Could it be linked to either you or your wife’s NCB or claims either of you may have made in the past.

When I changed insurance companies I went with Direct line. I did the quote and ticked the 3 year restricted licence. Then when I bought the policy I phoned them and declared my MS and the Man I spoke with said they weren’t concerned with my medical condition as long as the Dvla have passed me fit to drive. I also have my son’s on the insurance and with them being under 25 I have a black box which I plug in my car. You get a 25% discount and then depending on your driving you get a discount at renewal. I was well happy with the quote I got and the black box hasn’t been restrictive at all. Definitely worth giving them a go. Phil

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Although I normally would recommend going through one of the price comparison sites, I would possibly suggest that in your slightly unusual circumstances you go to a broker. From past experience I would imagine that the issues have as much to do with where you are living as medical conditions. I know that when we moved from a very high risk area to a reasonably low rated one the difference was amazing.

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l have had PPMS for 33yrs - and have been driving for 51yrs. And l have 51yrs no claim. l have never had trouble with car insurance - as long as the DVLA are informed - the insurers are OK with it. l do have to drive an automatic as l cannot use my left leg.

l get the high rate mobility DLA - and also get free road tax on one of our cars. We have 2 - a Subaru Forester and a Lexus 4x4 - and l pay £300 a year- at the most for the two cars - fully comp. This is through the AA. My husband is on the policy as a named driver - and he has type1 diabetes.

l have never used my allowance to buy a motobility car - l found it too expensive - and l would have to have a smaller car. Where we live we need 4x4 - and l need it for my dogs and towing my Tramper on its trailer. l do not do many miles a year so that keeps the cost down. l expect l do more on my Tramper.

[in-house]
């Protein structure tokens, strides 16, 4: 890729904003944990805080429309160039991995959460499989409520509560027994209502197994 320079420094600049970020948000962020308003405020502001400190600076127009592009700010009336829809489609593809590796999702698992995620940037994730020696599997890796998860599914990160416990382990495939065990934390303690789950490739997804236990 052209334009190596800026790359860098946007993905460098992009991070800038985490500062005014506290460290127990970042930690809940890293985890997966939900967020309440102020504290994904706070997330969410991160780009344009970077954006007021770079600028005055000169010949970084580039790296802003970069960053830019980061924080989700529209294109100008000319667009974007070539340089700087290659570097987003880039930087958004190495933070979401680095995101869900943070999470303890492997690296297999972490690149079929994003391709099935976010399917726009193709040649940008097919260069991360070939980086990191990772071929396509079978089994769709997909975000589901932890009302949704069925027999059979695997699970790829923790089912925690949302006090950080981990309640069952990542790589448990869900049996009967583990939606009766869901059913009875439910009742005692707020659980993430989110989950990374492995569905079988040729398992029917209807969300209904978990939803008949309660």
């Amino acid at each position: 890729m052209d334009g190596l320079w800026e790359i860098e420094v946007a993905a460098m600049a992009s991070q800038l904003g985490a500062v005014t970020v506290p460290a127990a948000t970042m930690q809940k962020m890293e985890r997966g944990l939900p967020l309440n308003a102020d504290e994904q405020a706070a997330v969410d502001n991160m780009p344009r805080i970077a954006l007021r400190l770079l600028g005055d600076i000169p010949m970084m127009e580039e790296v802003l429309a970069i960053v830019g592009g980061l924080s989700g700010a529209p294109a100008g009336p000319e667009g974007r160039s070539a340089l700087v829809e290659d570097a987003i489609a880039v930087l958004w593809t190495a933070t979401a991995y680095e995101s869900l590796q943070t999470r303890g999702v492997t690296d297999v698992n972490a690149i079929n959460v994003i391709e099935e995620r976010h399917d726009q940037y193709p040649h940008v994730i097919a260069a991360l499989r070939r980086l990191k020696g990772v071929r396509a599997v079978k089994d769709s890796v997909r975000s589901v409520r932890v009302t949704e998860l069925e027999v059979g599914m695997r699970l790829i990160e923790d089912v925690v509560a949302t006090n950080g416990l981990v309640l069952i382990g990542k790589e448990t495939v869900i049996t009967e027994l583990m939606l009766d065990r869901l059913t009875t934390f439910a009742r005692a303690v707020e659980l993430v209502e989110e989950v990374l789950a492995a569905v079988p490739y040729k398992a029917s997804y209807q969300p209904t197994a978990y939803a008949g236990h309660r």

You will probably have to ‘bite the bullet’ for a couple of years to establish your NCD - but do look after it - drive carefully, never put yourself in the position of being involved in an accident. NCD is a very valuable asset.

Each year - when its time to renew my insurance - l always query the amount - and even do a comparison site - just to keep the AA on its toes. AA are just the broker - and its their job to find the cheapest - but they do need a shove now and then. l have told them that they should be paying me after all these years. l even query the cost of the breakdown cover - and usually get that discounted by about 40%. Be pro-active - don’t let them think they can charge you what they like. Don’t forget insurance companies will do all they can not to pay out if you had an accident.

You have had this already - go to a broker.

They will know which companies will consider your past NC record.
Tell them how many miles you do in a year (this can make a difference).
Where you live will put the price up - perhaps well up.
Keeping a car on the road ( not a garage or driveway) versus “off road” can make a big difference.
Some companies will start you off at 3 years NCD - this can be worth having if you change a year later (hint).

Geoff

Thanks for all the responses, I will try to respond to each.

Hi krakowian, thanks for the response, in summary; my wife doesn’t drive but I lost my no claims due to the change from private to Motability’s fleet hire insurance, and back again after it was downgraded to lower rate, and we do live in a high risk area, but as I stated, the quote submissions from me were only different in the type of licence held, yet were nearly £1500 different.

£903 vs. £2400, the only difference being the “licence type held” declaration. (Third Party Fire and Theft, btw)

Hi Phil, thanks for the response. 7 months ago when I first had to get insurance after losing the motability car, I was quoted on a black box system, but that turned out to be nearly £1000 more than the price I was quoted for non-black box type insurance. It confused the heck out of me as I could not understand why, but I guess checking again now that circumstances have changed again might help. I will give it another go, thanks.